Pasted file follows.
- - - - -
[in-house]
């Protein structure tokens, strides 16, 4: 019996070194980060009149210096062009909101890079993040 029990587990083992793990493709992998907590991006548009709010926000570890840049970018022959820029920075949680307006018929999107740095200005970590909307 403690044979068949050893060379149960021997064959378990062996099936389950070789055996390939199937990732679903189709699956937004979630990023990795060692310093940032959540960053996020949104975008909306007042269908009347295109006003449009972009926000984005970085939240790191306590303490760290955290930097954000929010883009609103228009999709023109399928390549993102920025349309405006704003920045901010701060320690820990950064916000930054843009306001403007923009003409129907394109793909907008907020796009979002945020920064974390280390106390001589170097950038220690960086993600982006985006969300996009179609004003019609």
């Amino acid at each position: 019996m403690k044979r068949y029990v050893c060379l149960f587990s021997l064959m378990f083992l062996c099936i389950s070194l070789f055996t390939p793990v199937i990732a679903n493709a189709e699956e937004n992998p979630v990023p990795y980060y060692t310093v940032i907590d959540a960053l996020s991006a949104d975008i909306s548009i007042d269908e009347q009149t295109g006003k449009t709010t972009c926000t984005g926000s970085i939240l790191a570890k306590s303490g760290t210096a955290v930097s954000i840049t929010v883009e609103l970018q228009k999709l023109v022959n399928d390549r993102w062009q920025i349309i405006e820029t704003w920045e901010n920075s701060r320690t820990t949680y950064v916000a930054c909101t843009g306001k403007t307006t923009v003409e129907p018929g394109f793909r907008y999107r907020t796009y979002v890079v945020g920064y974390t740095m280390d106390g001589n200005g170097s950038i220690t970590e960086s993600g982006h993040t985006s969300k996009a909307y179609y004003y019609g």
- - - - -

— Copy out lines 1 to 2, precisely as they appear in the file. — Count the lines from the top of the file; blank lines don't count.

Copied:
[in-house]
């Protein structure tokens, strides 16, 4: 019996070194980060009149210096062009909101890079993040 029990587990083992793990493709992998907590991006548009709010926000570890840049970018022959820029920075949680307006018929999107740095200005970590909307 403690044979068949050893060379149960021997064959378990062996099936389950070789055996390939199937990732679903189709699956937004979630990023990795060692310093940032959540960053996020949104975008909306007042269908009347295109006003449009972009926000984005970085939240790191306590303490760290955290930097954000929010883009609103228009999709023109399928390549993102920025349309405006704003920045901010701060320690820990950064916000930054843009306001403007923009003409129907394109793909907008907020796009979002945020920064974390280390106390001589170097950038220690960086993600982006985006969300996009179609004003019609």